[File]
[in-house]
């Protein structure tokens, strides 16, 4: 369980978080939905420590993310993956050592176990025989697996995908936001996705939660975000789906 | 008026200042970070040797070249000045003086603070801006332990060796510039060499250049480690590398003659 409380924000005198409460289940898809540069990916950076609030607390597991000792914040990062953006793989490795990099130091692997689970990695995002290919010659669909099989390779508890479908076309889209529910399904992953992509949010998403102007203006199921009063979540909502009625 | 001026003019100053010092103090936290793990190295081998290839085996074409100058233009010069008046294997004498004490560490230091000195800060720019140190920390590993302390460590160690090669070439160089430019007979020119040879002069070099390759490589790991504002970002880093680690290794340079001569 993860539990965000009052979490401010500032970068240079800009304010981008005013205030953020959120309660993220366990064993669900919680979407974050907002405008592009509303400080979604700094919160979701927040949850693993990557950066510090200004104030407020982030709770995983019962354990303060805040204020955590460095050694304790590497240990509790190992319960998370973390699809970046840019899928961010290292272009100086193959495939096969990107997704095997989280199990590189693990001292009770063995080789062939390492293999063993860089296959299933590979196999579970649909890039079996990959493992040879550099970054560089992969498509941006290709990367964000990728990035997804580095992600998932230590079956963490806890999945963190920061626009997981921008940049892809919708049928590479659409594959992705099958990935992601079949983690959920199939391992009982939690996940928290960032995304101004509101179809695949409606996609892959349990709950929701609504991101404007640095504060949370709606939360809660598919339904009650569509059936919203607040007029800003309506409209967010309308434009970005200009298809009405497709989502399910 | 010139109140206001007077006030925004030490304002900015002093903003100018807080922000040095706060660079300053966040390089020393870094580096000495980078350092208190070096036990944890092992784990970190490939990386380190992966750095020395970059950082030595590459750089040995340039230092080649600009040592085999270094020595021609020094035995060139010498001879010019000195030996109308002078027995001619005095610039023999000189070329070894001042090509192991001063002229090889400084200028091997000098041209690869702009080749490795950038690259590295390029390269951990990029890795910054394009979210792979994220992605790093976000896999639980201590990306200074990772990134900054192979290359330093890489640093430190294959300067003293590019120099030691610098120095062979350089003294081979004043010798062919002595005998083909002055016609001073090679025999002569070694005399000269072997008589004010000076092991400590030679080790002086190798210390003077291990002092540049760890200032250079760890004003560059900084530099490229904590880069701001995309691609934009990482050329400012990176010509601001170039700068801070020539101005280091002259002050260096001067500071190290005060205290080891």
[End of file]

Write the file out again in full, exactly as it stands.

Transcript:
[in-house]
């Protein structure tokens, strides 16, 4: 369980978080939905420590993310993956050592176990025989697996995908936001996705939660975000789906 | 008026200042970070040797070249000045003086603070801006332990060796510039060499250049480690590398003659 409380924000005198409460289940898809540069990916950076609030607390597991000792914040990062953006793989490795990099130091692997689970990695995002290919010659669909099989390779508890479908076309889209529910399904992953992509949010998403102007203006199921009063979540909502009625 | 001026003019100053010092103090936290793990190295081998290839085996074409100058233009010069008046294997004498004490560490230091000195800060720019140190920390590993302390460590160690090669070439160089430019007979020119040879002069070099390759490589790991504002970002880093680690290794340079001569 993860539990965000009052979490401010500032970068240079800009304010981008005013205030953020959120309660993220366990064993669900919680979407974050907002405008592009509303400080979604700094919160979701927040949850693993990557950066510090200004104030407020982030709770995983019962354990303060805040204020955590460095050694304790590497240990509790190992319960998370973390699809970046840019899928961010290292272009100086193959495939096969990107997704095997989280199990590189693990001292009770063995080789062939390492293999063993860089296959299933590979196999579970649909890039079996990959493992040879550099970054560089992969498509941006290709990367964000990728990035997804580095992600998932230590079956963490806890999945963190920061626009997981921008940049892809919708049928590479659409594959992705099958990935992601079949983690959920199939391992009982939690996940928290960032995304101004509101179809695949409606996609892959349990709950929701609504991101404007640095504060949370709606939360809660598919339904009650569509059936919203607040007029800003309506409209967010309308434009970005200009298809009405497709989502399910 | 010139109140206001007077006030925004030490304002900015002093903003100018807080922000040095706060660079300053966040390089020393870094580096000495980078350092208190070096036990944890092992784990970190490939990386380190992966750095020395970059950082030595590459750089040995340039230092080649600009040592085999270094020595021609020094035995060139010498001879010019000195030996109308002078027995001619005095610039023999000189070329070894001042090509192991001063002229090889400084200028091997000098041209690869702009080749490795950038690259590295390029390269951990990029890795910054394009979210792979994220992605790093976000896999639980201590990306200074990772990134900054192979290359330093890489640093430190294959300067003293590019120099030691610098120095062979350089003294081979004043010798062919002595005998083909002055016609001073090679025999002569070694005399000269072997008589004010000076092991400590030679080790002086190798210390003077291990002092540049760890200032250079760890004003560059900084530099490229904590880069701001995309691609934009990482050329400012990176010509601001170039700068801070020539101005280091002259002050260096001067500071190290005060205290080891």